A round-up of news from the aviation industry this week.
Hawaiian and JAL expand planned JV
Hawaiian Airlines and Japan Airlines (JAL) have expanded their proposed joint venture as part of efforts to get the US Department of Transportation (DOT) to reverse its tentative decision not to grant the carriers antitrust immunity (ATI).
On 3 October 2019, the DOT tentatively approved an agreement for Hawaiian and JAL to operate a joint venture between Hawaii and Japan, but it declined to grant the pair ATI.
The DOT said it declined the request because, as currently structured, the “agreement would not offer consumers any more benefits than they would be likely to obtain through ordinary commercial cooperation without ATI”.
However, the revised joint venture proposes to broaden the scope of the partnership to include Asia - Hawaii non-stop flights; the market between Tokyo and Guam; South Pacific connecting routes beyond Hawaii and flying to India and Russia.
The carriers added that without ATI their codeshare relationship would “increasingly suffer”.
Austrian Airlines adds Boston
Lufthansa subsidiary Austrian Airlines is adding a non-stop service from Vienna to Boston starting at the end of March 2020. Austria’s home carrier will initially operate four weekly flights, increasing to six flights per week as of mid-April.
“Boston is a city with great historical significance, just like Vienna,” said Austrian Airlines chief commercial officer Andreas Otto.
“The city is also worth a trip from a business standpoint, not least because Boston is home to two of the world’s best universities, namely Harvard and MIT.”
Austrian is also increasing capacity on its Vienna – Chicago route by deploying a Boeing 777 on all flights from late-March 2020. Until now, a Boeing 767 was used on two of the seven weekly flights.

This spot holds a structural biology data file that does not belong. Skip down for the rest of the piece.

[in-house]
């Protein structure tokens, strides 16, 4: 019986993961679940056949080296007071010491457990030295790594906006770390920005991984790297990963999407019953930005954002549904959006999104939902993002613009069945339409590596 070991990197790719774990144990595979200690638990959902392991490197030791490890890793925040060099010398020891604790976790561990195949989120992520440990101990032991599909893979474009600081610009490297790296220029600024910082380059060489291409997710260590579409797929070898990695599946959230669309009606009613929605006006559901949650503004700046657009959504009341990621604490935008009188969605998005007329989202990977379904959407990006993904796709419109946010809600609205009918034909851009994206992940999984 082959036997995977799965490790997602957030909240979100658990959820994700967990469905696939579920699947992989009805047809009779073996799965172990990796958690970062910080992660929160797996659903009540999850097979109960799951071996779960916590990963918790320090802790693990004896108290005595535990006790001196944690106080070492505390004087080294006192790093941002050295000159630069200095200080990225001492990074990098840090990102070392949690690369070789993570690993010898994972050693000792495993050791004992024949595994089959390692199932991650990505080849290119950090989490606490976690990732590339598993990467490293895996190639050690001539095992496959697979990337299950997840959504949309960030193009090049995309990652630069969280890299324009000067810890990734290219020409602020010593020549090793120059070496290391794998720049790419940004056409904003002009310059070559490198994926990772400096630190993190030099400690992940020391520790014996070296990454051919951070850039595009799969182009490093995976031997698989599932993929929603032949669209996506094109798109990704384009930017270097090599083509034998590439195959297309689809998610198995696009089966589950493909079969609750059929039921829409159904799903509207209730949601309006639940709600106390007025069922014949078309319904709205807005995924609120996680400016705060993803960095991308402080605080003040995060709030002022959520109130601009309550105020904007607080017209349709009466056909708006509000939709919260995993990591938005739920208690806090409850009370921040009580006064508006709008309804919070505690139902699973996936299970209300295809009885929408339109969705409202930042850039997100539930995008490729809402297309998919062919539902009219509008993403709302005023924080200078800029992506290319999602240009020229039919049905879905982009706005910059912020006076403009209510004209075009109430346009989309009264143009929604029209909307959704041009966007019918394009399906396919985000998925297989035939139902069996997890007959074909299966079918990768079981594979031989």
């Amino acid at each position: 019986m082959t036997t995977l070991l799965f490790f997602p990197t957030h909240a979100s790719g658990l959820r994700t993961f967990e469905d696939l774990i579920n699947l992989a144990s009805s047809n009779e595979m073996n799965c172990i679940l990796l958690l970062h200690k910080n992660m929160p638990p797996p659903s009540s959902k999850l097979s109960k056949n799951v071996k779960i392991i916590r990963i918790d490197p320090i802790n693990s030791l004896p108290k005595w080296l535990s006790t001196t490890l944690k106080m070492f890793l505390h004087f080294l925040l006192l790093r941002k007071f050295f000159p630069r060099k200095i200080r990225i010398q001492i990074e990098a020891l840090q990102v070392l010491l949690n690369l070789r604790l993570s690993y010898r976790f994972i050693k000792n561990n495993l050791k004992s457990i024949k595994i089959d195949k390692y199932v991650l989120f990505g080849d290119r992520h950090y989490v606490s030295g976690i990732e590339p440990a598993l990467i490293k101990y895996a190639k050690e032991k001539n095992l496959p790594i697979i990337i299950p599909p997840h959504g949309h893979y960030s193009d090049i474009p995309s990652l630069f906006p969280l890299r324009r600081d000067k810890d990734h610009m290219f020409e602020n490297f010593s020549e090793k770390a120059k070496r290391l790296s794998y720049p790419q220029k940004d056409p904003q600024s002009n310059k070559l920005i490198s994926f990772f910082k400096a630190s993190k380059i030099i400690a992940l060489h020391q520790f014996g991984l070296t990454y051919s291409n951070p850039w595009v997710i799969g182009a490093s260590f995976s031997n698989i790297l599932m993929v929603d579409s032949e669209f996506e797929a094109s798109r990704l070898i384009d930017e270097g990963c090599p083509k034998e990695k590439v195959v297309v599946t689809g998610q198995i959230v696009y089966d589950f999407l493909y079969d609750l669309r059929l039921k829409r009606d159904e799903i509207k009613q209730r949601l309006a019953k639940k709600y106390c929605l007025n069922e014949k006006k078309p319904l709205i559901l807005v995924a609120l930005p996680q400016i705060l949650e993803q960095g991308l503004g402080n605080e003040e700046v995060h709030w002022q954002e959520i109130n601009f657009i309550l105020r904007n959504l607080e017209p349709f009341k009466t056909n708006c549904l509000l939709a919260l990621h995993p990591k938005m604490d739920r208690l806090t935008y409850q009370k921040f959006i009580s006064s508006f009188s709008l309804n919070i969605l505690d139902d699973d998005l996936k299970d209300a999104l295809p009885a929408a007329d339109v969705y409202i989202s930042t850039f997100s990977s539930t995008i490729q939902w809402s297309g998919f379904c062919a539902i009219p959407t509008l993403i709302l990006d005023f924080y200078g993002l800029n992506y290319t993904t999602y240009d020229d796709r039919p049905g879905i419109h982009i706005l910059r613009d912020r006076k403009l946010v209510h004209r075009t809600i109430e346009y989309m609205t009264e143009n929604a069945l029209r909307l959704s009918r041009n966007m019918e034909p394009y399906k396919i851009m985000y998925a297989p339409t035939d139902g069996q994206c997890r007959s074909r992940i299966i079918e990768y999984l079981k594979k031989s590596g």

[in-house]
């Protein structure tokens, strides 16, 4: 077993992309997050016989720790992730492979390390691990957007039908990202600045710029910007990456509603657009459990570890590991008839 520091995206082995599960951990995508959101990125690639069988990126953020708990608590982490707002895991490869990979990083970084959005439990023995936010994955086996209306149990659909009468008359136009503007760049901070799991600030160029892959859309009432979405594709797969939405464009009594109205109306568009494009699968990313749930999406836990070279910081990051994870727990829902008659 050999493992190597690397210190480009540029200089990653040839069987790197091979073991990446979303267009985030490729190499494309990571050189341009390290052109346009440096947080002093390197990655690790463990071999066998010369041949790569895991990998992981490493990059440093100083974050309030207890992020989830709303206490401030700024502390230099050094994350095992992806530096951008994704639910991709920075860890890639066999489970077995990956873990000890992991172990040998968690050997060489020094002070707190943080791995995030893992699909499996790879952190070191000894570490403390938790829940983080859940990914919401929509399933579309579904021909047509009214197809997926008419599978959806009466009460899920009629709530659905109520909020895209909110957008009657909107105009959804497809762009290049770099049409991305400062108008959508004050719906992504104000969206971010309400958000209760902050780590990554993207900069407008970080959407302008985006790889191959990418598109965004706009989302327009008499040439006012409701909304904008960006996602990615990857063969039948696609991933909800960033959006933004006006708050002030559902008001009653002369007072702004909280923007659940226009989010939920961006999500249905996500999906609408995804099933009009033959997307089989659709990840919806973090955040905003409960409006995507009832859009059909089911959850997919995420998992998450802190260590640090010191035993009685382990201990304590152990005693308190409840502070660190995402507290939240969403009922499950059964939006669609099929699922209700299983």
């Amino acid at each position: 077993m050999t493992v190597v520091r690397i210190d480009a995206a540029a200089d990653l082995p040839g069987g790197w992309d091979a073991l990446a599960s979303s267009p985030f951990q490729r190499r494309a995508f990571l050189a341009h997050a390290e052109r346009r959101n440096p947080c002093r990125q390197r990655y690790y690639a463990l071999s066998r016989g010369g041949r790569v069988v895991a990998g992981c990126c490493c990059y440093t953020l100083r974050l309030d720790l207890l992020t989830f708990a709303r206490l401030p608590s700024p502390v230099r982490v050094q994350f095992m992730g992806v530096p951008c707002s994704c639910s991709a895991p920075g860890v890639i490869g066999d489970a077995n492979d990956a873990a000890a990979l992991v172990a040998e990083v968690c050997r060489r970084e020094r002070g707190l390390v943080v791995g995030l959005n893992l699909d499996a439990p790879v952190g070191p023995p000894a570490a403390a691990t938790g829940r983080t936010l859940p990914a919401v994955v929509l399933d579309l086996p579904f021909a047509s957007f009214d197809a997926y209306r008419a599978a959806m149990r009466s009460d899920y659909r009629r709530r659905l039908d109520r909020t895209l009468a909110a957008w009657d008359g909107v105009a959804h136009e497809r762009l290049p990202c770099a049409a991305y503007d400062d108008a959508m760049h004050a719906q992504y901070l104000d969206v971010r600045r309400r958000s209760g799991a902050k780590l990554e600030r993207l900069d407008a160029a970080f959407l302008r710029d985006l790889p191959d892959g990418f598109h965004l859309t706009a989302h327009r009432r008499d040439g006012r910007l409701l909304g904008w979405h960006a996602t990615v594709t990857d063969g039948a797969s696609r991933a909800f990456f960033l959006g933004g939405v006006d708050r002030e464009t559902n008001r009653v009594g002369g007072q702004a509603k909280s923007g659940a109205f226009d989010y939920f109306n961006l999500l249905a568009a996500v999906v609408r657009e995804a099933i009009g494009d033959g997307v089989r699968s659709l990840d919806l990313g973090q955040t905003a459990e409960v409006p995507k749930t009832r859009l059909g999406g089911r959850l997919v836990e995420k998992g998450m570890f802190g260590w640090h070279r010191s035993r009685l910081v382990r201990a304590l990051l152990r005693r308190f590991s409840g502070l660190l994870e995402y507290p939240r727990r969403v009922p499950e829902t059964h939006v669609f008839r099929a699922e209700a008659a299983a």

Allegiant to open 20th base
US carrier Allegiant is to open its 20th base, at Des Moines International in Iowa, as part of plans to expand its route network from the airport. The Las Vegas-based airline will locate two Airbus A320 at the new base from 14 May 2020.
"In many ways, today's announcement is the culmination of a more than 15-year relationship between Allegiant and Des Moines International Airport, where we've steadily grown our operation to meet increasing demand," said Keith Hansen, Allegiant's vice president of government affairs.
"Having locally-based aircraft and crews will open up a wide range of options for new service and more flights throughout the day.”
Allegiant began service at Des Moines in 2003 and currently offers eight non-stop routes – to Orlando-Sanford, St Pete-Clearwater, Punta Gorda, Destin-Fort Walton Beach and Sarasota, Florida; Phoenix-Mesa, Arizona; Los Angeles, California; and Las Vegas, Nevada.
The airline carried more than 232,000 annual passengers through Des Moines in 2018.
JetBlue to introduce basic economy fare
JetBlue is to begin offering a basic economy on its flights. Known as Blue Basic, the fare option does not allow for changes or cancellations, while passengers will only be able to pick a seat 24 hours before the flight.
However, basic economy passengers will still have access to free Wi-Fi and be able to bring a full-size carry-on bag.
“Over the last few years, it’s become very clear this no-frills basic economy segment has become a larger and larger set of customers,” Dave Clark, JetBlue’s vice president of sales and revenue management, said in an interview. “Not having that offering, we couldn’t compete effectively.”